His grandmother ran a country store in Thomaston, Georgia. Though the store burned before Smith can remember, he recalls playing in the woods behind the tumbledown remains, riffling through junked advertising signs. Like art, advertisements carry embedded messages, Smith realized. Through art, he has recognized the complement. Much of Smith’s work is rooted in Thomaston, where his grandmother raised chickens and stitched quilts. His fabric usage pays tribute to her talent with thread. And he honors her service as a church usher by sketching a line drawing of a church on the back of each painting, as part of his signature.
Layering paint, photographs, scraps of paper, and strips of fabric, Smith sells the viewer on ideas both overt and subliminal. Back in the 1970s, when Smith came of age and awareness, few blacks appeared in advertising campaigns. When they did appear, the portrayals were often based on stereotypes of the Aunt Jemima and Uncle Ben sort. Smith took those sins of visual omission as a challenge.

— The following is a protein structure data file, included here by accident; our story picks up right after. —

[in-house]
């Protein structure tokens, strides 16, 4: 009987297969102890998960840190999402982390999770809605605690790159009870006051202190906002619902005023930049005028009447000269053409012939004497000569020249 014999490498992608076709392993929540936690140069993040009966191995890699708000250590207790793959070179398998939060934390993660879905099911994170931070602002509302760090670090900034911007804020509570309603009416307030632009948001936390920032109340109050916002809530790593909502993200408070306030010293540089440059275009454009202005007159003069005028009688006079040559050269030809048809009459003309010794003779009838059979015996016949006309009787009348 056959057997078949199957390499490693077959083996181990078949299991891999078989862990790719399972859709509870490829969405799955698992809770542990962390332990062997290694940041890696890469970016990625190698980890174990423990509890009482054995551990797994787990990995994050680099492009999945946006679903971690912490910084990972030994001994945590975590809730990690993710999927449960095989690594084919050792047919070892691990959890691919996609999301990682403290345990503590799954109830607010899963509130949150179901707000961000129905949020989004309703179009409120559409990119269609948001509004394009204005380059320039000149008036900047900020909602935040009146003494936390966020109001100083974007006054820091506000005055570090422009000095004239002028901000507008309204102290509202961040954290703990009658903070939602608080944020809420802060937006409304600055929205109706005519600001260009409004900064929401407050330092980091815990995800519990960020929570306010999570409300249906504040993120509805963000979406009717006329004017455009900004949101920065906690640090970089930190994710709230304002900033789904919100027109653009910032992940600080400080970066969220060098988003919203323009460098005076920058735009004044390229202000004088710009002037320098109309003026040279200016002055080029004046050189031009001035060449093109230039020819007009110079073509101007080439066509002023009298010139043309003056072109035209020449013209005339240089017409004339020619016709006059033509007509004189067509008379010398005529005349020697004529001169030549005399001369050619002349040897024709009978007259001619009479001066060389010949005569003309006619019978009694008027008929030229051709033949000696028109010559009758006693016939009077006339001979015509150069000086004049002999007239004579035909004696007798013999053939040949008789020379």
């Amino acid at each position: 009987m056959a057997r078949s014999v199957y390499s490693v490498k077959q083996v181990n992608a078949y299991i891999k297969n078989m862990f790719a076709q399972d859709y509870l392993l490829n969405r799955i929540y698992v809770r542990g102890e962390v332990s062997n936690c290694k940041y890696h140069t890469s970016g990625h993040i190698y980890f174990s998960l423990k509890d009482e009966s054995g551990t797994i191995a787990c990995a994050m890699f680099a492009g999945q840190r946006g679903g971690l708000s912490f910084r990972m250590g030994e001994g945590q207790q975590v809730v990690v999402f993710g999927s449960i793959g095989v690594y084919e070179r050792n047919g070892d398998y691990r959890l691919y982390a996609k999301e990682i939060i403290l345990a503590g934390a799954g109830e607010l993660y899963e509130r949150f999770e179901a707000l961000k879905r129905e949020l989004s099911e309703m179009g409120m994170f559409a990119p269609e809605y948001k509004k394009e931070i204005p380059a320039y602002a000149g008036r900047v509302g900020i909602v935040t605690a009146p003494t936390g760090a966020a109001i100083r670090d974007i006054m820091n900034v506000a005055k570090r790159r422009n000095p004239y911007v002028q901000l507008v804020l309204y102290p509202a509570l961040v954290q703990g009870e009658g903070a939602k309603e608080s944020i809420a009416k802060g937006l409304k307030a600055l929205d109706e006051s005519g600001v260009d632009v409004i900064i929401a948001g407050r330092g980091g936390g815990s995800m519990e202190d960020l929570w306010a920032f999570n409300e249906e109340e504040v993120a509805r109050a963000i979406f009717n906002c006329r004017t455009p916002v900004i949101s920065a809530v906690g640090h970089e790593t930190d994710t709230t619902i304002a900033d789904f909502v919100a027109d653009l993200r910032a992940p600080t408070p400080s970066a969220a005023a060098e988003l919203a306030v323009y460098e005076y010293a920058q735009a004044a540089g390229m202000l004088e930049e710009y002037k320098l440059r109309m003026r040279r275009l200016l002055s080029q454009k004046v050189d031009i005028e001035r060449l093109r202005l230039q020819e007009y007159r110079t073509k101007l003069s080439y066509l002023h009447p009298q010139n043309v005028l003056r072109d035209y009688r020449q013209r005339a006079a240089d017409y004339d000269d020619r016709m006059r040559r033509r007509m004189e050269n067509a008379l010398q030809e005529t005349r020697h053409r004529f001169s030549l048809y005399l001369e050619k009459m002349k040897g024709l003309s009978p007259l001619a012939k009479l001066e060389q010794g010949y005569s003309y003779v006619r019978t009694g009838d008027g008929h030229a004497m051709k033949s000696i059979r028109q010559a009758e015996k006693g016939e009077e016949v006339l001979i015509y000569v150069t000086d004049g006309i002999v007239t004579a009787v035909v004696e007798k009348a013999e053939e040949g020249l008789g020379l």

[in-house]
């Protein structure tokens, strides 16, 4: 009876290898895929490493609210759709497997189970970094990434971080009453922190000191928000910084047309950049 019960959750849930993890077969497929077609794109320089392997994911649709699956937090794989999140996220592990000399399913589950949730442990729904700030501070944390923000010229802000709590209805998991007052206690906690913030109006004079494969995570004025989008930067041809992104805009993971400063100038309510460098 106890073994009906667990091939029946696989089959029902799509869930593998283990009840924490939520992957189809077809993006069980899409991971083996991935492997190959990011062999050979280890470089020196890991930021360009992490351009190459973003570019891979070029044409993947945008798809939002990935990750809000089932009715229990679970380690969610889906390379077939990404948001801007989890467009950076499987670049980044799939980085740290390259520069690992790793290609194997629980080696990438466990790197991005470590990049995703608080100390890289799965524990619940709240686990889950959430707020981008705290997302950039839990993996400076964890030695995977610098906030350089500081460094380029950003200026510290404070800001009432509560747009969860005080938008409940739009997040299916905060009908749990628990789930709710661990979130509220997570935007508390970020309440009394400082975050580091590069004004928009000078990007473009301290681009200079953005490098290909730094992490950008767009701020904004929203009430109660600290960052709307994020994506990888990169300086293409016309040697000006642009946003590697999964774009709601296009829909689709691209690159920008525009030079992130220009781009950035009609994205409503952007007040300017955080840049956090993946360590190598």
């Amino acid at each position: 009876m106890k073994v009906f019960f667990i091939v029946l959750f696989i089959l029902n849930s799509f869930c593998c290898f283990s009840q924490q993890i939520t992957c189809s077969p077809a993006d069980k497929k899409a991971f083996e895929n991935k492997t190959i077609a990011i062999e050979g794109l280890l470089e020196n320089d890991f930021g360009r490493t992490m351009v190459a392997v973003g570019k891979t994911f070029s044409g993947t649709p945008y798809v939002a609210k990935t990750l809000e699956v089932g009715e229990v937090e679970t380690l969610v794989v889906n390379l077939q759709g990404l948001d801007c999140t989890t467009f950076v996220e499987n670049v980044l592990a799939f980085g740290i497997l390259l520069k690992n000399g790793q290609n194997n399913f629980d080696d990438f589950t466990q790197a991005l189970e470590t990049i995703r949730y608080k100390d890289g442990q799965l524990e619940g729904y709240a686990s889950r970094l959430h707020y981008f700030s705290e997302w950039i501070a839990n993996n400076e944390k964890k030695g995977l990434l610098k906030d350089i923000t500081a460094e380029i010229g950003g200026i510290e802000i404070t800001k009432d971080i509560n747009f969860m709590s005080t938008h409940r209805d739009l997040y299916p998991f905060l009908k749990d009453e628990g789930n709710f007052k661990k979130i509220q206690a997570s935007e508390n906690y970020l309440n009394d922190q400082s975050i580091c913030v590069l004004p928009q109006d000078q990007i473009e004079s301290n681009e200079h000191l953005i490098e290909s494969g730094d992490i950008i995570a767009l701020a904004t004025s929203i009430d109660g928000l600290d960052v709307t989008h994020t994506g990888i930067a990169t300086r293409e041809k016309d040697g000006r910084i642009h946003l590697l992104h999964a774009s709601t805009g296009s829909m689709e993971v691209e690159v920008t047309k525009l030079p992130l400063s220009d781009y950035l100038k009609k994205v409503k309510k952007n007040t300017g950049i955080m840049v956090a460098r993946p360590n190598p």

His first exhibit was a series of paintings inspired by a lyric from the 1989 Public Enemy anthem “Fight the Power”: “Most of my heroes don’t appear on no stamps.” With commercial advertising and photography as inspiration, Smith attempts a sort of projected inclusion. When Smith and Gravy editor Sara Camp Arnold were working to select the images that follow, he told her that he works to portray black life as “just as American” and “just as salable.” Smith practices a subversive nostalgia, sampling and elaborating the romantic advertising imagery used to sell Southern products both inside and outside the region. –John T. Edge
(Click to enlarge images.)